JERUSALEM — Two rockets fired from the Egyptian Sinai Peninsula struck the southern Israeli resort of Eilat on Wednesday, causing no damage or injuries, according to the Israeli military. The first such attack on that city in a year, it underscored the continuing threat from militants operating across the desert border.
But despite the attack’s potential for serving as a new source of tension between Israel and Egypt under President Mohammed Morsi, a former leader of the Muslim Brotherhood, Israeli officials spoke of close cooperation between the two countries over what they viewed as a joint interest.
‘‘There is constant and in-depth dialogue with the Egyptians,’’ Amos Gilad, a senior Israeli Defense Ministry official, told Israel Radio after the attack. ‘‘Egypt considers any kind of terror to be a threat to Egypt and it is very committed to the peace agreement with us. This commitment has improved and is more intensive.’’
Gilad added: ‘‘The rocket fire is meant to kill and to cause panic and to complicate our relationship with Egypt. We will make every effort to prevent this.’’
Prime Minister Benjamin Netanyahu of Israel, who was in London attending the funeral of Margaret Thatcher, the former British prime minister, spoke with his defense minister, Moshe Yaalon, and held security consultations about how to respond to the rocket attack, according to a statement from Netanyahu’s office.
A shadowy Islamist extremist group, the Mujahedeen Shura Council-Environs of Jerusalem, said it had fired the rockets at Eilat in support of Palestinian prisoners held in Israeli jails.
“This is a strike against the enemy in the language it understands very well and in the place that it did not expect,’’ the group said in a statement, without specifying the location from which the rockets were fired. The group, which also operates in Gaza, called on Hamas, the Islamist group that controls the Palestinian enclave, to stop pursuing extremist fighters of the Salafi movement and to release those it has arrested.
Israel’s deputy minister of defense, Danny Danon, said the weapons and training for Islamic militants operating between Gaza and Sinai had come from Iran.
‘‘The same forces that fired rockets at Eilat also want to topple the current regime in Egypt,’’ he told Israel Radio. ‘‘Egypt, Jordan, and Israel all want to stop these groups, which are connected to Iran and to Al Qaeda.’’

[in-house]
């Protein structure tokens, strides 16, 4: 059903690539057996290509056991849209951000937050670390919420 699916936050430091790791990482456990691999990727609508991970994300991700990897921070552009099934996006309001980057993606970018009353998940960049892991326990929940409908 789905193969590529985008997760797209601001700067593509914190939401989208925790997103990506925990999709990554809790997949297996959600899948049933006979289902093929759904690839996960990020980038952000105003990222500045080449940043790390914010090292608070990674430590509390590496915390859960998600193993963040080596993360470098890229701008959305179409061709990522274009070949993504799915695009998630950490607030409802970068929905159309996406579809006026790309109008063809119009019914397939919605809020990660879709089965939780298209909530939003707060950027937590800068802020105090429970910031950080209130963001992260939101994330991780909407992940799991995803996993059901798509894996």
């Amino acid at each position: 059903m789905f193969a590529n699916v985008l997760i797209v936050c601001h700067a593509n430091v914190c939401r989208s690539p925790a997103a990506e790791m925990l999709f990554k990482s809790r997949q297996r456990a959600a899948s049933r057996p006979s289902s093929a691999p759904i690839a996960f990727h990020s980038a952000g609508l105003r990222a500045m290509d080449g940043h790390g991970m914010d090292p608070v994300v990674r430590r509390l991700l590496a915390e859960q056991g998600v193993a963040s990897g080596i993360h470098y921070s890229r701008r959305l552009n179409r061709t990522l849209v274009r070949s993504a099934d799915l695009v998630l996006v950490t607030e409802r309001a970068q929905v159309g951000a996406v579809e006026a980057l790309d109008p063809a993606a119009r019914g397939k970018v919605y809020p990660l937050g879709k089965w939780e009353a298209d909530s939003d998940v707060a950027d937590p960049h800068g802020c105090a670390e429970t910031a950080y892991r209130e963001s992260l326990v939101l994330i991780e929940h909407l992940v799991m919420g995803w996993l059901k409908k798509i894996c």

He added, ‘‘There is cooperation, even close cooperation, between Egypt, Israel, and Jordan, all of whom share an interest in fighting these elements.’’
Israel signed a peace treaty with Egypt in 1979 and one with Jordan in 1994. Israelis were concerned for the future of the relations with Egypt after the overthrow of President Hosni Mubarak in 2011 stripped Israel of a trusted regional ally.
A number of cross-border attacks have added layers of complexity to an already fraught relationship between Israel and Egypt. In a particularly brazen assault in August, gunmen opened fire on an Egyptian Army checkpoint in the northern Sinai Peninsula, killing 16 soldiers. They then detonated a truck packed with explosives at the border fence with Israel and drove an armored vehicle, also loaded with explosives, about a mile into Israel before Israeli airstrikes destroyed it.
Israel has urged Morsi to clamp down on militants operating in the wild terrain of the peninsula but has also been wary of any Egyptian military buildup in the area that could violate the terms of the peace treaty that is decades old between the two countries.
Rockets from Sinai have struck Eilat on two previous occasions, in 2012 and 2010. Both rockets Wednesday fell in open spaces in the city.
A battery that is part of Israel’s Iron Dome missile defense system, and is supposed to protect Eilat from rocket fire, failed to operate.